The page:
Cowhorn Peppers

nursekelly0714September 15, 2008

Hi All!

I inherited one of my father in laws Cowhorn pepper plant.

I live in the Panhandle of Florida.

I have about 32 peppers on my plant right now, and am aching to pull them, BUT.....cowhorns arn't warm enough for my taste until they start to turn a little orangy reddish. My father in laws peppers turn red in no time, and are real thin and long....I know my peppers are Cowhorn, but they are fat and long, and are still a medium color green. Id say about more then half are as big as they are going to get, but they stay green, I have been leaving them on to see if they will turn colors, but Im afraid my branches will break off they are so big. One of them is starting to get the stress marks on it, but still green.

So am I doing something wrong? I water daily, sometimes let them dry out for a day but then water the next, and they are in direct sunlight all the time during the day. The plant is healthy looking. Someone have any advice?

First 2 pics are mine, last pic are peppers from one of the other cowhorn plants...they are skinnier.

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    Bookmark   September 25, 2008 at 2:32PM
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I noticed two things. Way too many leaves on your plant and no mulch to lock in moisture. Trim every third leaf off your plant starting with any yellow, wilted, holes, etc and trim them off right at the leaf with a SHARP pruner. Your peppers are not getting the attention because the plants energy is being used to maintain leaves and trying to heal leaves that are damaged. You only need a few leaves for photosynthesis. Buy red sierra mulch from lowes for 4.00's a bag. I have six different types of peppers and I haven't even used 1/10th of the mulch bag. Sorry, no smaller bags available. After you prune off the access leaves your plant should show a difference in just a few days. Happy growing!!

    Bookmark   July 15, 2009 at 5:06PM
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Generally, all it takes is time.

Never heard of trimming leaves unless they are diseased / damaged.

    Bookmark   July 15, 2009 at 5:32PM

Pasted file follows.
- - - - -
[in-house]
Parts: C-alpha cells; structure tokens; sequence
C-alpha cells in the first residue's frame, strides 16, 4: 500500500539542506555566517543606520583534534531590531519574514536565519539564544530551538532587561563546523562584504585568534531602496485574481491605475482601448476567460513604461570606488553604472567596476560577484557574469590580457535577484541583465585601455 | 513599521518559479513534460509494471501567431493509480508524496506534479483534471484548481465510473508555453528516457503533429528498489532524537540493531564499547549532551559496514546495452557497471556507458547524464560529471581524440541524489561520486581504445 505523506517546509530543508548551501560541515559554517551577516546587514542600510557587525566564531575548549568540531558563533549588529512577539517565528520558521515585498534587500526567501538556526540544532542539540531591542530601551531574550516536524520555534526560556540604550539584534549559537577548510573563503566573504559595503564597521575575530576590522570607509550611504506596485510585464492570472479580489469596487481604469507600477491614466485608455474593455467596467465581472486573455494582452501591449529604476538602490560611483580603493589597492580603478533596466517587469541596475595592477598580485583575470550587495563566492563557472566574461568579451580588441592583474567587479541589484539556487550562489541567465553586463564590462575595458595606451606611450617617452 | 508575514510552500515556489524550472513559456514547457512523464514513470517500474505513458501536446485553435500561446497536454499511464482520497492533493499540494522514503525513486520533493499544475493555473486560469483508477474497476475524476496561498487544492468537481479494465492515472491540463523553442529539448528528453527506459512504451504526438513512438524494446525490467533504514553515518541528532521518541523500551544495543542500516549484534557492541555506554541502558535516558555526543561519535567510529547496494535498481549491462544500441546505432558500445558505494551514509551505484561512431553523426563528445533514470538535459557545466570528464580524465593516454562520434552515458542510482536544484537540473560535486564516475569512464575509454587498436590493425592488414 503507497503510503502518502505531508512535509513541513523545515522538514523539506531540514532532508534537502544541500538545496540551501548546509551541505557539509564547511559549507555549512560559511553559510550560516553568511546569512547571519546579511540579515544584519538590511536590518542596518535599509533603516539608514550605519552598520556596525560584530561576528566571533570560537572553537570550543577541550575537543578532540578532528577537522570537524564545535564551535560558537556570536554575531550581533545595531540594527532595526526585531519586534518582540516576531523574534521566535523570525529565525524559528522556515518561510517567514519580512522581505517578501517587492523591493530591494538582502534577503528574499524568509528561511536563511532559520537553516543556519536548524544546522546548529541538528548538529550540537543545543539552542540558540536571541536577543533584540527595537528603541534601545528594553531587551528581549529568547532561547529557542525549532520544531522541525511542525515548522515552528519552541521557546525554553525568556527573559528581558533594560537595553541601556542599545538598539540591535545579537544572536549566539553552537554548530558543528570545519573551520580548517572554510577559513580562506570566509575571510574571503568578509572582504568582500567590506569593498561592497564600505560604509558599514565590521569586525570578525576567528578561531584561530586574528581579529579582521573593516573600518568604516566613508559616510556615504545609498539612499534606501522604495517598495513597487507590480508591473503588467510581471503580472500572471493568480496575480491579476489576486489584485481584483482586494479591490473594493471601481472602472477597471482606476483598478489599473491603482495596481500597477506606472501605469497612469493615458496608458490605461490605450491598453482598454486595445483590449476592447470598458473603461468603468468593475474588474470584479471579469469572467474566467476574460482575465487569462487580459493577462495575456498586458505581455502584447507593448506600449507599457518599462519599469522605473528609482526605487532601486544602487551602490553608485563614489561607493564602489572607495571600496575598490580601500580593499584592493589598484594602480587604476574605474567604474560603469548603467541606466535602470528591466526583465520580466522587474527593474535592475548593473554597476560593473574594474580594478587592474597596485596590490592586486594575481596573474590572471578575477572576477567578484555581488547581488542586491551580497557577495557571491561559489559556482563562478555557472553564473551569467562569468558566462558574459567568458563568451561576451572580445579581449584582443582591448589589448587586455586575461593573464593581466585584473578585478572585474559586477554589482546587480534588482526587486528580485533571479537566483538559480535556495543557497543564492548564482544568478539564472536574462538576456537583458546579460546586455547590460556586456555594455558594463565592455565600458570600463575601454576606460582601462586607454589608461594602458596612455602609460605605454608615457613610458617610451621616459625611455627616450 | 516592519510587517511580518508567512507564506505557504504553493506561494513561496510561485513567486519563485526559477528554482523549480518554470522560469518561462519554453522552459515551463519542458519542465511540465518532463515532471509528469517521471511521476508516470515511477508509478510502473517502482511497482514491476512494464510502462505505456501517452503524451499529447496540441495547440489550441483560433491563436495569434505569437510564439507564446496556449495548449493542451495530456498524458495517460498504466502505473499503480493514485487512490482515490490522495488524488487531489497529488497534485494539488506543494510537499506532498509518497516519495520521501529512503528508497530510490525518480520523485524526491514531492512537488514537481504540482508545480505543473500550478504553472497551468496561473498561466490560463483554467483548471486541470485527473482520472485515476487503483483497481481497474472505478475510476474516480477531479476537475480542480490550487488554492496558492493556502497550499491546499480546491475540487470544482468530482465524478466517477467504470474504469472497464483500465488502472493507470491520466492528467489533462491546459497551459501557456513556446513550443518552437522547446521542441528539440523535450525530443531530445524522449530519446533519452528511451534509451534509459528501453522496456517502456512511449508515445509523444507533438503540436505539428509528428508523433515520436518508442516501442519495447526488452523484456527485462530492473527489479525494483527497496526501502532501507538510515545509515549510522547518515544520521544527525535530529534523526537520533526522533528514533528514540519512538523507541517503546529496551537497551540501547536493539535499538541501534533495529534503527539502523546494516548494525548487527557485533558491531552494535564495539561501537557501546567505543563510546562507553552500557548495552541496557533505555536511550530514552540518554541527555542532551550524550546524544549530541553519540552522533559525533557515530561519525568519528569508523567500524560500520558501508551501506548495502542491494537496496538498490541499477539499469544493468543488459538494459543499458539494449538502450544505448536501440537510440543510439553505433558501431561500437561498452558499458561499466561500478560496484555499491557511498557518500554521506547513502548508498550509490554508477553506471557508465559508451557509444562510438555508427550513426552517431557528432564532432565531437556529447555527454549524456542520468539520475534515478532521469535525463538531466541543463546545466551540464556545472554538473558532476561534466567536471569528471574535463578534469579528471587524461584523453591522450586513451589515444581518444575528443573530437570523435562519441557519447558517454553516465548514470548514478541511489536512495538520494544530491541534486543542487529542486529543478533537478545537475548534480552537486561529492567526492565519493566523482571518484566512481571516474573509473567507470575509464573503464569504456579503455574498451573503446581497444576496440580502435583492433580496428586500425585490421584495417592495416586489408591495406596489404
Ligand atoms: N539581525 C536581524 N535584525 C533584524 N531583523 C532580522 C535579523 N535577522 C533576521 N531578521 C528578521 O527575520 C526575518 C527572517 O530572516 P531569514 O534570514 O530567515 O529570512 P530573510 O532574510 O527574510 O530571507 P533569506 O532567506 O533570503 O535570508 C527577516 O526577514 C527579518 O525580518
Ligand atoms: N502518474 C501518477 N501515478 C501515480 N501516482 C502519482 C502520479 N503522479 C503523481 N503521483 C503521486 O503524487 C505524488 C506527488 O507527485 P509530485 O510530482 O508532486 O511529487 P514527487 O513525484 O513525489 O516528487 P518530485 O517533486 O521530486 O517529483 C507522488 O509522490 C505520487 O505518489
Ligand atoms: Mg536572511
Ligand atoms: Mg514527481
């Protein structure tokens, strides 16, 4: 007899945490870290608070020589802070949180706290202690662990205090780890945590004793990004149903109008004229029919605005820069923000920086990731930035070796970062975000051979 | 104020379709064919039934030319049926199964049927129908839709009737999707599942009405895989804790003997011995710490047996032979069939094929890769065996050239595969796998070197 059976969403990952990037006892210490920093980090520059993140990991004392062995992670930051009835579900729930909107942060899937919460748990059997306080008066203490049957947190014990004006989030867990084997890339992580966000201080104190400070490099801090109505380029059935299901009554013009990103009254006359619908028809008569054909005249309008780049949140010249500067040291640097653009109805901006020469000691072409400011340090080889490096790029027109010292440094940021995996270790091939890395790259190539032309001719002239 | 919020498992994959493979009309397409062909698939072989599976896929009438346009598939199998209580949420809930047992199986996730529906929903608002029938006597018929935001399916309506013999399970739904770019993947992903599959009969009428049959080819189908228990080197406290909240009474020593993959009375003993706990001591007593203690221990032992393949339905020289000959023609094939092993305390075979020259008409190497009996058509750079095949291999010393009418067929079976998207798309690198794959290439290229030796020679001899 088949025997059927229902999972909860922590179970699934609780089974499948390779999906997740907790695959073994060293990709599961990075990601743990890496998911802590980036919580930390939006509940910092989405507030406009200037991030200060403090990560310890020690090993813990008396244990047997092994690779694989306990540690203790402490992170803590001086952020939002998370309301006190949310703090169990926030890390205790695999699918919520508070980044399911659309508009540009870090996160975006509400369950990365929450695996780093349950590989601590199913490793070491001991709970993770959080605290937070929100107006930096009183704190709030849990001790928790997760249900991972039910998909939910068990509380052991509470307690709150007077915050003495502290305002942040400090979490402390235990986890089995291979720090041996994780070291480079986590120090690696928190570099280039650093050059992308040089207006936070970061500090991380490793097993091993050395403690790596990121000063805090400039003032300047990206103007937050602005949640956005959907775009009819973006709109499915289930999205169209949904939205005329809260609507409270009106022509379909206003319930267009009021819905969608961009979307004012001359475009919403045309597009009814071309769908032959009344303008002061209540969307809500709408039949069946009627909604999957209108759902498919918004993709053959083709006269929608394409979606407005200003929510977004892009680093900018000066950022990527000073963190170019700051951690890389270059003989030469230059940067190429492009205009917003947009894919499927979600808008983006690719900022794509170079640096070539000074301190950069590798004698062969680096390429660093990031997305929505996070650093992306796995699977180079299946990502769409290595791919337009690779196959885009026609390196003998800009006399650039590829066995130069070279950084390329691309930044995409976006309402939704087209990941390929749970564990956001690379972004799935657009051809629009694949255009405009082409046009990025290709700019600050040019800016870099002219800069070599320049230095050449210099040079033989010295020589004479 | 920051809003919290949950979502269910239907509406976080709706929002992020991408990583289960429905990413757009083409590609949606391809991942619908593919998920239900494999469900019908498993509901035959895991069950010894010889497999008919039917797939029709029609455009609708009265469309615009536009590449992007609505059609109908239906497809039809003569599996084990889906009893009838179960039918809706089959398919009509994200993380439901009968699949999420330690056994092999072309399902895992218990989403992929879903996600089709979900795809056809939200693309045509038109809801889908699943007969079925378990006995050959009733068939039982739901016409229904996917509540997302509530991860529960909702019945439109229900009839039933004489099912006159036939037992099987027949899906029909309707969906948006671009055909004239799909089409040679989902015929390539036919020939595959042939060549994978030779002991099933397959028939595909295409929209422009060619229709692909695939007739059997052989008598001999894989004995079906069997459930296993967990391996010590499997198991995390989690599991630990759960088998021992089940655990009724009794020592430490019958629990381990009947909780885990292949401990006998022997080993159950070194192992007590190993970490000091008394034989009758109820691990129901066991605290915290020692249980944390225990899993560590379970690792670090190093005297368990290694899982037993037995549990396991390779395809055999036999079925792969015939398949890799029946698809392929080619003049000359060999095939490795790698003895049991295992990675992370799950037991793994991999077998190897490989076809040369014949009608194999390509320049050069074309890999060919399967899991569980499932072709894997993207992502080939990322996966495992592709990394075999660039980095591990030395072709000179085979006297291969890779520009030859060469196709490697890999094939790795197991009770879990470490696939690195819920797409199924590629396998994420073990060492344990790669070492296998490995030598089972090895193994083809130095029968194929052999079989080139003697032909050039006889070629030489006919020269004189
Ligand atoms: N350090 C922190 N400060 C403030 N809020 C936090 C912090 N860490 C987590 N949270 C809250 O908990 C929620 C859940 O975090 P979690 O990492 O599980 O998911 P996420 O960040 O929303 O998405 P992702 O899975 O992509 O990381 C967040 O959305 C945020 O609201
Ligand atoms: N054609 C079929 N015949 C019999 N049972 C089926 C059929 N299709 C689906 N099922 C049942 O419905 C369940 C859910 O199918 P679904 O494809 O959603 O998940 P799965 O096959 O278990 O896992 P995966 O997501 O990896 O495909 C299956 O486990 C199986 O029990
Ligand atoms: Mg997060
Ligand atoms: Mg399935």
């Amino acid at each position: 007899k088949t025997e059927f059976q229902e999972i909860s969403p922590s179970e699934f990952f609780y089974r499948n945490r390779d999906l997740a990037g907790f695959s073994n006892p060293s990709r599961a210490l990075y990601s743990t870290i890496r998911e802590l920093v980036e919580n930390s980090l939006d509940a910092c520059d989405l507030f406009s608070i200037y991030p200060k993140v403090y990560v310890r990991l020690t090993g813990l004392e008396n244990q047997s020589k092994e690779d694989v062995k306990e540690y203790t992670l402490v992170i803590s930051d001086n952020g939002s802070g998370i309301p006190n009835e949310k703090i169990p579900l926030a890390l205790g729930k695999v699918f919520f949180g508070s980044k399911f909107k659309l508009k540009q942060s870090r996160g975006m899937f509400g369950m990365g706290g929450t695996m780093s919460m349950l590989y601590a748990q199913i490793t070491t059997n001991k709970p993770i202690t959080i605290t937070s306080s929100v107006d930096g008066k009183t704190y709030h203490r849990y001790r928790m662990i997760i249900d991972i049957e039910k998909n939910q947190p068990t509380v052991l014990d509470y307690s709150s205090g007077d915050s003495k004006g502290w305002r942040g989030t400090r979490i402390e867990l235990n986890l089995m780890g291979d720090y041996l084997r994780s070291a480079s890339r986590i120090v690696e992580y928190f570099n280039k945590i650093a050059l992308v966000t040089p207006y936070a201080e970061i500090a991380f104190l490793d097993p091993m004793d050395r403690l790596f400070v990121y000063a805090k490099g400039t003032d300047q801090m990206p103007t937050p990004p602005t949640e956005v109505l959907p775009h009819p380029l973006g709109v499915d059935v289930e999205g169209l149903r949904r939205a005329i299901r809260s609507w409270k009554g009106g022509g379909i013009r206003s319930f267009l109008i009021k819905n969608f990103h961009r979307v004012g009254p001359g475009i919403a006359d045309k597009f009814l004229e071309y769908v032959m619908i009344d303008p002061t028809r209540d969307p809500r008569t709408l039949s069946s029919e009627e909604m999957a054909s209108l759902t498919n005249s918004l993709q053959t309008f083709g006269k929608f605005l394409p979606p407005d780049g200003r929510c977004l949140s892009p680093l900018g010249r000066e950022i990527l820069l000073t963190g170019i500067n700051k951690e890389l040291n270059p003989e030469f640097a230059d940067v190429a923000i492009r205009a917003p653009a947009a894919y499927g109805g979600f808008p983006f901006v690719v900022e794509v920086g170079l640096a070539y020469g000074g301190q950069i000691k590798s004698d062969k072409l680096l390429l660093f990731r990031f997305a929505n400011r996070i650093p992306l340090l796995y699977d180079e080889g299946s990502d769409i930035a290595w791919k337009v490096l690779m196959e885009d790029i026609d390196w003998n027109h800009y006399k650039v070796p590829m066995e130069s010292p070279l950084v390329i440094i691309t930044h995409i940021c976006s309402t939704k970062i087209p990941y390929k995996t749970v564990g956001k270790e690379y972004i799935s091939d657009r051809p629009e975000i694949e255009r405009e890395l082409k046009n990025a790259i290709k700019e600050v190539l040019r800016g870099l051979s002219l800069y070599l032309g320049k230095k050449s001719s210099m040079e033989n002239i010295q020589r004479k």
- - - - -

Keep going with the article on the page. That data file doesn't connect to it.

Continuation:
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medcave(8 Tx)

I only trim leaves that are close to the ground so they don't promote soil diseases. In hot climates leaves are needed to shade the peppers to help prevent sun-scalding. I too have never heard of trimming so many leaves to aid pepper growth. Would like to hear more opinions.

    Bookmark   July 15, 2009 at 5:56PM
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Plants don't expend energy to maintain leaves. Leaves are where the energy comes from. That's PHOTOSYNTHESIS!

It's posible that an abundance of leaves means a lot of soil fertility (i.e. nitrogen) which if kept up over the season might mean more leaves growing and less fruit, but overall I want my plants to grow lush amounts of leaves when young and then switch more to producing fruit. This is usually accomplished by decreasing/stopping the fertilizer and cutting back a bit on water as the plant and fruit matures. Watch the plant, it will tell you if it needs more food, assuming you have learned what to look for on the leaves.

The only time I cut off leaves is when I have some really congested growth and the weather has turned cool and wet for a long period. Often gets that way here by late August, or more often mid September.

    Bookmark   July 17, 2009 at 2:19PM
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Prop them up if they look too heavy and they will be fine.


    Bookmark   July 17, 2009 at 11:43PM